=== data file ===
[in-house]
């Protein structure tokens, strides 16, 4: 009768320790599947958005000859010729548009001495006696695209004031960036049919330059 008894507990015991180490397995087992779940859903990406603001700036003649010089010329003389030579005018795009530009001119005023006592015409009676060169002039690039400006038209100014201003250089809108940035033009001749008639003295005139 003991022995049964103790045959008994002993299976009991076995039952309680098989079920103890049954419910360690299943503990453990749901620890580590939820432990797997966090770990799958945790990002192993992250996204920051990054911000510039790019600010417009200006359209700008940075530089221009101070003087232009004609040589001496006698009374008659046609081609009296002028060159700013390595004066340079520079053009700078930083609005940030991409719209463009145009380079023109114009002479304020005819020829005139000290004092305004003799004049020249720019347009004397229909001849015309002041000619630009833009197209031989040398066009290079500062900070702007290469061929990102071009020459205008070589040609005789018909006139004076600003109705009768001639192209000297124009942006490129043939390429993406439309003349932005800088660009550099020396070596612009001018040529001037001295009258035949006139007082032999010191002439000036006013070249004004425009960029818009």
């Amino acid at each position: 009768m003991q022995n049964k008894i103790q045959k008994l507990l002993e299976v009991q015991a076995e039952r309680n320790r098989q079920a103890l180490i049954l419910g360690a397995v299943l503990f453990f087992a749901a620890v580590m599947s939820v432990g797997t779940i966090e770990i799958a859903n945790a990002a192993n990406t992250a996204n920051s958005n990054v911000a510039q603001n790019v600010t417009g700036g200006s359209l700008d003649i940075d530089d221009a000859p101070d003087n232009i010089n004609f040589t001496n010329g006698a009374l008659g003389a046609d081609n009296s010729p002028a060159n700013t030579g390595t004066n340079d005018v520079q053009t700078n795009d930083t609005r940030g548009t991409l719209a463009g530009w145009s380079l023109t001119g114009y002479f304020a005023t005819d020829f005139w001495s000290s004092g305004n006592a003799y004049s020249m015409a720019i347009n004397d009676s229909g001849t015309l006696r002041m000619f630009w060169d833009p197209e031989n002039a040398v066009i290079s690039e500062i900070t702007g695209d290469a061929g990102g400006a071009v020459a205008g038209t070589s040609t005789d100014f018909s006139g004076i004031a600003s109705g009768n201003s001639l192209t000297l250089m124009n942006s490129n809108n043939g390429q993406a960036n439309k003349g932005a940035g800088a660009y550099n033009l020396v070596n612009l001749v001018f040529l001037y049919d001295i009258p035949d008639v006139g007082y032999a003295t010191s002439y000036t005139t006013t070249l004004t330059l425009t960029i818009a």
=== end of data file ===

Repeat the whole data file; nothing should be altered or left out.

[in-house]
């Protein structure tokens, strides 16, 4: 009768320790599947958005000859010729548009001495006696695209004031960036049919330059 008894507990015991180490397995087992779940859903990406603001700036003649010089010329003389030579005018795009530009001119005023006592015409009676060169002039690039400006038209100014201003250089809108940035033009001749008639003295005139 003991022995049964103790045959008994002993299976009991076995039952309680098989079920103890049954419910360690299943503990453990749901620890580590939820432990797997966090770990799958945790990002192993992250996204920051990054911000510039790019600010417009200006359209700008940075530089221009101070003087232009004609040589001496006698009374008659046609081609009296002028060159700013390595004066340079520079053009700078930083609005940030991409719209463009145009380079023109114009002479304020005819020829005139000290004092305004003799004049020249720019347009004397229909001849015309002041000619630009833009197209031989040398066009290079500062900070702007290469061929990102071009020459205008070589040609005789018909006139004076600003109705009768001639192209000297124009942006490129043939390429993406439309003349932005800088660009550099020396070596612009001018040529001037001295009258035949006139007082032999010191002439000036006013070249004004425009960029818009």
């Amino acid at each position: 009768m003991q022995n049964k008894i103790q045959k008994l507990l002993e299976v009991q015991a076995e039952r309680n320790r098989q079920a103890l180490i049954l419910g360690a397995v299943l503990f453990f087992a749901a620890v580590m599947s939820v432990g797997t779940i966090e770990i799958a859903n945790a990002a192993n990406t992250a996204n920051s958005n990054v911000a510039q603001n790019v600010t417009g700036g200006s359209l700008d003649i940075d530089d221009a000859p101070d003087n232009i010089n004609f040589t001496n010329g006698a009374l008659g003389a046609d081609n009296s010729p002028a060159n700013t030579g390595t004066n340079d005018v520079q053009t700078n795009d930083t609005r940030g548009t991409l719209a463009g530009w145009s380079l023109t001119g114009y002479f304020a005023t005819d020829f005139w001495s000290s004092g305004n006592a003799y004049s020249m015409a720019i347009n004397d009676s229909g001849t015309l006696r002041m000619f630009w060169d833009p197209e031989n002039a040398v066009i290079s690039e500062i900070t702007g695209d290469a061929g990102g400006a071009v020459a205008g038209t070589s040609t005789d100014f018909s006139g004076i004031a600003s109705g009768n201003s001639l192209t000297l250089m124009n942006s490129n809108n043939g390429q993406a960036n439309k003349g932005a940035g800088a660009y550099n033009l020396v070596n612009l001749v001018f040529l001037y049919d001295i009258p035949d008639v006139g007082y032999a003295t010191s002439y000036t005139t006013t070249l004004t330059l425009t960029i818009a």